With his new album The Juliet Letters, Elvis Costello has, by some people's reckoning, reinvented himself for about the thousandth time. Naturally, that's the sort of terminology he finds foolish.
"I've been hearing that sort of talk for, I don't know, the last 10 or 15 years," he says. "It's not like that. You're just doing things. I'm too busy doing the stuff to think, 'I think I'll reinvent myself today.' What am I, Superman?"
Well, seemingly, yes, sometimes. Early in his recording career Costello became legendary for his maniacally prodigious output, issuing a brilliant album or two a year. The pace has slowed since, but the ambition is no less unbridled. Gloriously risky and satisfyingly accomplished, "The Juliet Letters" is a song cycle written and performed by and for string quartet and voice.
Costello collaborated with the well-regarded London ensemble the Brodsky Quartet, and they found their loosely unifying theme in a newspaper article that told of a mysterious Veronese academic who answered letters sent from around the world to the very late Juliet Capulet — a sort of romantic continental equivalent of those American folks who might take it upon themselves to answer Santa's mail.
Only one song on the album is explicitly based upon this real-life touchstone, but all lyrics take the form of missives, ranging from standard lost-love letters to hate mail to battlefield correspondence to wistful notes from beyond the grave.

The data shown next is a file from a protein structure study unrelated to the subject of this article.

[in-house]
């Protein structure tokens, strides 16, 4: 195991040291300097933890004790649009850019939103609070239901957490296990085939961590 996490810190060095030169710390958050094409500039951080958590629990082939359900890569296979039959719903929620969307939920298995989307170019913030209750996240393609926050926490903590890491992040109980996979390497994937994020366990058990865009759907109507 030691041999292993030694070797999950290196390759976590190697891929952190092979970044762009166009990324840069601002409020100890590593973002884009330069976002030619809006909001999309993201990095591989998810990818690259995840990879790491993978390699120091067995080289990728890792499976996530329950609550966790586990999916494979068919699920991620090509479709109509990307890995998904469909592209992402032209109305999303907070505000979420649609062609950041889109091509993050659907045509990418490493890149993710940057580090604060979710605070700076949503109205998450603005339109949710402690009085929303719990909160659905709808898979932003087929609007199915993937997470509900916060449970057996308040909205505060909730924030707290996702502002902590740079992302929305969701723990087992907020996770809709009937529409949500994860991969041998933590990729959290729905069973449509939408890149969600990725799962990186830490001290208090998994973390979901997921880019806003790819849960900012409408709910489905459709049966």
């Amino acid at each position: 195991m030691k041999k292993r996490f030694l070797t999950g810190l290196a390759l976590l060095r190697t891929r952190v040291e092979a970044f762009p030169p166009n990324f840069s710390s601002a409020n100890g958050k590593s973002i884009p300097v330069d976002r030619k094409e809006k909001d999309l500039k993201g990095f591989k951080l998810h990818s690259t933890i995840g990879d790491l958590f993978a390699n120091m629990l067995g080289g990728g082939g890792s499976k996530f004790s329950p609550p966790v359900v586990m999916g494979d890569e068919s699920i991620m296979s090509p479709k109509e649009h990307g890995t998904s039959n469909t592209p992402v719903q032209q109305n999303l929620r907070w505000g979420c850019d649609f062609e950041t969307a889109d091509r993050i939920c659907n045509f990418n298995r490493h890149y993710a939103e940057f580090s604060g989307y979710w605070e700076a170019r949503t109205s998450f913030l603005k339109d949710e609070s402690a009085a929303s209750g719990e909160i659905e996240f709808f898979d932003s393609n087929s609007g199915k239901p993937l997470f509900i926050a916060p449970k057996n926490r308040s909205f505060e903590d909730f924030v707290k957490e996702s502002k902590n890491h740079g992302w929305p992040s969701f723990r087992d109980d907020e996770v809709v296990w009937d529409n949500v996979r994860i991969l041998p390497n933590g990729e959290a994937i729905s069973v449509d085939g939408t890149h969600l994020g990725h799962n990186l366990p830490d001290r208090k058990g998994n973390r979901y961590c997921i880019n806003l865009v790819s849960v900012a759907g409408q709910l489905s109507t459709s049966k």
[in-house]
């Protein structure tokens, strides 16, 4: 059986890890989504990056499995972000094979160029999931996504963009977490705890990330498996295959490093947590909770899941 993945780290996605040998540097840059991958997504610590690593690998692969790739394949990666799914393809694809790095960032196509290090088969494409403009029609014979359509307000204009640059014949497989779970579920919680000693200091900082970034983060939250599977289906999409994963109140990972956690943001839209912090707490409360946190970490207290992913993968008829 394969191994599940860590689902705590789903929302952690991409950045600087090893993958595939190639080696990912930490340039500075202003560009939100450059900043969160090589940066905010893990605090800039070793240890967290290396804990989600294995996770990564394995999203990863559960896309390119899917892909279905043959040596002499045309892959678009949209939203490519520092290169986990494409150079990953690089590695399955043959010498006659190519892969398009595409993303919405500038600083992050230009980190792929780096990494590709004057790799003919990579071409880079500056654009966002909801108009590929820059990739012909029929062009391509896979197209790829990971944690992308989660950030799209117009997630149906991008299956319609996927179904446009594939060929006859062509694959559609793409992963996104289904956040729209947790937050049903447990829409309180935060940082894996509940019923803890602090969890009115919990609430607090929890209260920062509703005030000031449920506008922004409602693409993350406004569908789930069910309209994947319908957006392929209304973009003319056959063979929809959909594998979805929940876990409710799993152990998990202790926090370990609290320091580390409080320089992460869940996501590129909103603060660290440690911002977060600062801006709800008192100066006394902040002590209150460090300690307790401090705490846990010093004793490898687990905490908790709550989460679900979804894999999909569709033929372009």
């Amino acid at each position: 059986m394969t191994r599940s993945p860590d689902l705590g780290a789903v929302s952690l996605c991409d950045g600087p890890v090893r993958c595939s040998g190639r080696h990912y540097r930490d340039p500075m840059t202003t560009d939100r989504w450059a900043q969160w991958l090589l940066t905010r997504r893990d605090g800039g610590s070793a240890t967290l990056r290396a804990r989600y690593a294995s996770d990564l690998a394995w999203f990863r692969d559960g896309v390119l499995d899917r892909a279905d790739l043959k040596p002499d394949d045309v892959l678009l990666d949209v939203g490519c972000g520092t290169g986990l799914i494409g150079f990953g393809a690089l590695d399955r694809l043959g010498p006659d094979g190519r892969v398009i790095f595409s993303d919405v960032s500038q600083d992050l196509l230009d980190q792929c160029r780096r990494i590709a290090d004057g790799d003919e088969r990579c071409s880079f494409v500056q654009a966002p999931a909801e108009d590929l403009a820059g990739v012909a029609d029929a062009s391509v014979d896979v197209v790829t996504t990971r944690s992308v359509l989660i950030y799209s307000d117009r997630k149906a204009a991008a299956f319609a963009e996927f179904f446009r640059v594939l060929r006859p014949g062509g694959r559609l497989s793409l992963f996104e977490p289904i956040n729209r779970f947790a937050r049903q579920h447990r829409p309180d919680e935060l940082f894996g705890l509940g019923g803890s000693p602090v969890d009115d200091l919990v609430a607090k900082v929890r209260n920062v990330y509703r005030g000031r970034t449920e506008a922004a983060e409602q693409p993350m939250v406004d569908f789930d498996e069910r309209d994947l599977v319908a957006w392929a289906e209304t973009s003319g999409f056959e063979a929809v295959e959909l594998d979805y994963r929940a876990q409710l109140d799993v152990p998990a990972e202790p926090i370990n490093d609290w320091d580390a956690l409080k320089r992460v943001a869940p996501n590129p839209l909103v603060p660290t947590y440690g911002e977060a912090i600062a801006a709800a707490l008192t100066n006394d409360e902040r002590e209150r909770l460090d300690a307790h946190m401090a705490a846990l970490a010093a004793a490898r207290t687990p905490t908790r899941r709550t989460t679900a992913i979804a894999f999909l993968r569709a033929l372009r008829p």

Most of the album's 20 pieces of music — and its lyrics, too, surprisingly — were written in full collaboration with "the Brodskys," as Costello calls his comrades in Capulet-isms. Costello and the quartet will perform Juliet in concert at Royce Hall on March 14, along with surprises, as promised in this recent conversation.
Question: Were you surprised to find out the members of the Brodsky Quartet were coming to your shows in London after you'd been going to theirs for some time?
Answer: I was. I suppose some people in the classical world imagine all people in rock 'n' roll are barbarians. And equally we have the misconception that they're all very, very refined people, that they're probably all sons of counts or something.
And, of course, the truth is that the contrary case applies to both worlds. There are some wild animals in rock 'n' roll music and in the classical world, and there's some genuinely sensitive people — and some affectedly sensitive people — in both worlds as well.
I think a preconceived idea of people who have no knowledge of classical music whatsoever is that the string quartet is some nimsy little thing with people in powdered wigs — sort of playing in the corner in a shopping mall, the way they sometimes do to denote sophistication. Well, play those people Bartok's quartets, and tell me that it isn't as wild and abandoned as any punk music that's ever been made up — yet it's all composed, it's not accidental. You can bring both things to it.